I'm one of the lucky ones. My daughter was severely abused -- physically, emotionally and sexually. She was also severely neglected. At the time she came into my home and my heart, I was told she was neglected. Nothing else was forthcoming. It took years before I actually pieced everything known to date together. During those years, I was beaten and stabbed by her. Theft from me, my neighbors, friends, classmates, teachers was a daily occurrence. If she opened her mouth, it was a lie. Four hour temper tantrums were not unusual. Night terrors occurred at least 3 times a night for 3 years straight. This was between ages 3 to 9.

    Ages 9 to 12 were even worse except temper tantrums were down to less than 30 minutes and the night terrors stopped. However, theft now included shoplifting. While the rages had basically stopped, the tantrums remained -- more frequent but not as long. We won't even bother discussing the damages to my home and property. Ages 13-14 added truancy to the mix. At age 15, I was truly ready to give up. I got lucky and found a residential treatment facility that helped a little. The cost of the Residential Treatment Facility (RTF) was $85,000 for 16 months. I paid for this. The county and state refused to help. The school district was even less cooperative.

    I got curious once and figured out that my beautiful, wonderful daughter had cost me well over $2M from ages 3 to 18. This was not counting basic expenses such as food, clothing, toys, etc. The emotional toll was much, much higher. My friends and family basically refused to have anything to do with her and, thus, me. I was forced to leave a career I loved and develop a new one that was half the salary and half the satisfaction. I still have some PTSD (if she raises her hand, I flinch and she hasn't been physical in well over 10 years).

    She is now 20 and doing much, much better but only because she knows I can now legally remove her from the house.

    So, if you're determined to go through with this, get all the help you can from the adoption agency. Make sure they include present and future services as needed. Include therapy, evaluations every 3 years, respite for the two of you, tutors as needed, special therapies such as art or equine, and anything and everything you can possible think of.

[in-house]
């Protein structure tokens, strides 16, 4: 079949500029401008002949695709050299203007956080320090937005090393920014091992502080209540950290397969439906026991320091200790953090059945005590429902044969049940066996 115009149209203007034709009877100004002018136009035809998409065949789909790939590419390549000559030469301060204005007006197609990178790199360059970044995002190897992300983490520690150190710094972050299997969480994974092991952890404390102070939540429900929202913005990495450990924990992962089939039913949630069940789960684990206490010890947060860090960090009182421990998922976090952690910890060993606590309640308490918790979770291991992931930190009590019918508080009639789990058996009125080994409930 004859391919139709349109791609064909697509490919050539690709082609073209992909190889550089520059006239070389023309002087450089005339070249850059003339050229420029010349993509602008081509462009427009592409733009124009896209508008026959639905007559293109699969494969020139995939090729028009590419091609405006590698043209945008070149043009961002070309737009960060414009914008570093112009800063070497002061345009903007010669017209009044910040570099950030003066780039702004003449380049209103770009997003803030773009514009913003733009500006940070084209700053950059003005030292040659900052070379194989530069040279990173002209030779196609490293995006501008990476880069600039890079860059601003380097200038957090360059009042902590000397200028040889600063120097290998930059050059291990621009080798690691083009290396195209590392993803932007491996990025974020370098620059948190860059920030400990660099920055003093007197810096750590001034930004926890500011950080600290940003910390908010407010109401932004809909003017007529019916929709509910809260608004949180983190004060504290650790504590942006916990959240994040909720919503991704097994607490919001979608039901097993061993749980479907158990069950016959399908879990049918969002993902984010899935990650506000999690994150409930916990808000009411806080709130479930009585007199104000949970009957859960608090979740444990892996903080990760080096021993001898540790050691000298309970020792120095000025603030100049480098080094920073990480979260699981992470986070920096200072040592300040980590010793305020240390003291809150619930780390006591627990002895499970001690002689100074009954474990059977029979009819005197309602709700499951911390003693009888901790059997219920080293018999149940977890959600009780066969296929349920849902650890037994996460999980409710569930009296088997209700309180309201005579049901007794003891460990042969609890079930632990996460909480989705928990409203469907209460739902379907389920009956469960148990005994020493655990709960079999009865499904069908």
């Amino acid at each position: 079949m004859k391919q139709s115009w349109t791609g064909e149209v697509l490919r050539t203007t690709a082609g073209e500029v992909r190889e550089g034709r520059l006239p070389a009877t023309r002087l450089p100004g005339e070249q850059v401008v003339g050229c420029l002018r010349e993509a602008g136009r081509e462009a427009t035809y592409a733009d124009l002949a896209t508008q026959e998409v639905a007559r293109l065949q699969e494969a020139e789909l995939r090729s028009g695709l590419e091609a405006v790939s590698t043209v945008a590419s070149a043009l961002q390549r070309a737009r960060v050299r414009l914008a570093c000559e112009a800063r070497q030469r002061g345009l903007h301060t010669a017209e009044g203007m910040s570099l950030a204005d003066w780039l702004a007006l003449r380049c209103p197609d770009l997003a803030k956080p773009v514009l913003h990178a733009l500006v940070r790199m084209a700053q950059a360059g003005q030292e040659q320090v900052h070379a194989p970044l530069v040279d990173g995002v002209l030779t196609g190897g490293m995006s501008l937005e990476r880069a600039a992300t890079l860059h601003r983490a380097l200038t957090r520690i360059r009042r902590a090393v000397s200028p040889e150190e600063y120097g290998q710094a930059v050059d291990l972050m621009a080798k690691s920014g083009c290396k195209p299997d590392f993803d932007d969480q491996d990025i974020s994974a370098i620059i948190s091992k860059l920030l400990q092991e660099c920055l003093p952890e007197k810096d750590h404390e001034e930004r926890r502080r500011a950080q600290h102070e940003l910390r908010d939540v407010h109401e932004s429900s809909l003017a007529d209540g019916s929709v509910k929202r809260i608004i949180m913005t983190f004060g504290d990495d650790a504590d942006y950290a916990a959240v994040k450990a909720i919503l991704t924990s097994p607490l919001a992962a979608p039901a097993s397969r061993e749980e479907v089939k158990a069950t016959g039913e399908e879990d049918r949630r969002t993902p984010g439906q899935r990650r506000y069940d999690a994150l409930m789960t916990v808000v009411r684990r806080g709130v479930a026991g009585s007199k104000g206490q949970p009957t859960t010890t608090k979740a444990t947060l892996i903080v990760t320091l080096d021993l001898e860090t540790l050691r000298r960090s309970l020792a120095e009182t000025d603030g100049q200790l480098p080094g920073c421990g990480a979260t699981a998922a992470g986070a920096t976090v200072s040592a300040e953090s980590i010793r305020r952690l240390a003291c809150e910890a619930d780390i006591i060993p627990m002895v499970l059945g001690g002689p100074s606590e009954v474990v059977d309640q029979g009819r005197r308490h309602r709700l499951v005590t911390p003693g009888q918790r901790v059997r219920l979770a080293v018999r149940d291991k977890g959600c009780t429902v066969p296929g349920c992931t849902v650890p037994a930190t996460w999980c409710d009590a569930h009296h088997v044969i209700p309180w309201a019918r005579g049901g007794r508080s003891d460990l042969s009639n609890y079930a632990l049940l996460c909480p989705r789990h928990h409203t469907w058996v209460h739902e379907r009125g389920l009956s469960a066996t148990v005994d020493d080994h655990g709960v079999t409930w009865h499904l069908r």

I will never regret adopting my daughter. I love her with all of my being. At the same time, had I known then what I know now, I would never have adopted her (or any child that had been severely abused or neglected and most definitely not one over the age of 5).

    So, be careful. This is not an easy road you are choosing and, quite honestly, the rewards are few.

    by the way -- I found the Keck books on Adopting the Hurt Child, etc. to be extremely valuable. If you haven't read them, I'd recommend you do so. Ditto The Explosive Child.

    I wish you the best.
  6. SomewhereOutThere

    SomewhereOutThere Well-Known Member

    I agree that it's not easy, and they may never bond with you. I've adopted four times. The kids I adopted two and under are as close to me as my biological son. But the kids I adopted six and over were disasters (see info on Scott below). Two other ones didn't work out as they were abusing my younger kids as well as kids in the neighborhood. Not all kids can be saved. Some are so far gone when you get them that they get frightened at the idea of being loved. This condition is called Reactive Attachment Disorder, and it's scary. I would definitely read the Keck books first, and talk to people who've dealt with Reactive Attachment Disorder (RAD). Chances are good that kids the age of yours who have been abused have serious attachment issues. Most kids in foster care have been sexually abused too. The stats are something like 90%. I know this isn't encouraging, but it's realistic. This will be a very hard, unconventional ride.